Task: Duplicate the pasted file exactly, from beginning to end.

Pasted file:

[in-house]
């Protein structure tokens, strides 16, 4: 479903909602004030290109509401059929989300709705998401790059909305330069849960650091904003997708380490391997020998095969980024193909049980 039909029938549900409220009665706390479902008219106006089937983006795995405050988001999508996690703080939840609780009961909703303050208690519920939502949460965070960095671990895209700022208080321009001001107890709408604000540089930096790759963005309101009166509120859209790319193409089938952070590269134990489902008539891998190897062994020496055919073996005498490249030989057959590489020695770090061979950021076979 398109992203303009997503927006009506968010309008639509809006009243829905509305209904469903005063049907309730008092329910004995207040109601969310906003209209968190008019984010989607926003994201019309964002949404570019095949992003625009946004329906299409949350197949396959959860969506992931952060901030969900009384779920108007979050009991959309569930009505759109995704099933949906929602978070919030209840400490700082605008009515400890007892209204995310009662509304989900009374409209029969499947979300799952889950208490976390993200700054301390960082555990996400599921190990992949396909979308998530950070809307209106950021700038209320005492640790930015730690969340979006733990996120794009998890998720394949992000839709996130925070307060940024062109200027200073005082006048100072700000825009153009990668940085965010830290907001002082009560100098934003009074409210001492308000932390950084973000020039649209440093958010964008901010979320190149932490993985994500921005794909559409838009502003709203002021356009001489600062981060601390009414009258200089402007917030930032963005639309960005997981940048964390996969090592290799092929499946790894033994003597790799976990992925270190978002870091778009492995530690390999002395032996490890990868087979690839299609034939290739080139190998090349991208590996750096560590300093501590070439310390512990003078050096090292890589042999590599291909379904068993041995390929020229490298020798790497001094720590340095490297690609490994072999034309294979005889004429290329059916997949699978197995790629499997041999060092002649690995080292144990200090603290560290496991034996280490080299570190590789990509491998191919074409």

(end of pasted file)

[in-house]
């Protein structure tokens, strides 16, 4: 479903909602004030290109509401059929989300709705998401790059909305330069849960650091904003997708380490391997020998095969980024193909049980 039909029938549900409220009665706390479902008219106006089937983006795995405050988001999508996690703080939840609780009961909703303050208690519920939502949460965070960095671990895209700022208080321009001001107890709408604000540089930096790759963005309101009166509120859209790319193409089938952070590269134990489902008539891998190897062994020496055919073996005498490249030989057959590489020695770090061979950021076979 398109992203303009997503927006009506968010309008639509809006009243829905509305209904469903005063049907309730008092329910004995207040109601969310906003209209968190008019984010989607926003994201019309964002949404570019095949992003625009946004329906299409949350197949396959959860969506992931952060901030969900009384779920108007979050009991959309569930009505759109995704099933949906929602978070919030209840400490700082605008009515400890007892209204995310009662509304989900009374409209029969499947979300799952889950208490976390993200700054301390960082555990996400599921190990992949396909979308998530950070809307209106950021700038209320005492640790930015730690969340979006733990996120794009998890998720394949992000839709996130925070307060940024062109200027200073005082006048100072700000825009153009990668940085965010830290907001002082009560100098934003009074409210001492308000932390950084973000020039649209440093958010964008901010979320190149932490993985994500921005794909559409838009502003709203002021356009001489600062981060601390009414009258200089402007917030930032963005639309960005997981940048964390996969090592290799092929499946790894033994003597790799976990992925270190978002870091778009492995530690390999002395032996490890990868087979690839299609034939290739080139190998090349991208590996750096560590300093501590070439310390512990003078050096090292890589042999590599291909379904068993041995390929020229490298020798790497001094720590340095490297690609490994072999034309294979005889004429290329059916997949699978197995790629499997041999060092002649690995080292144990200090603290560290496991034996280490080299570190590789990509491998191919074409």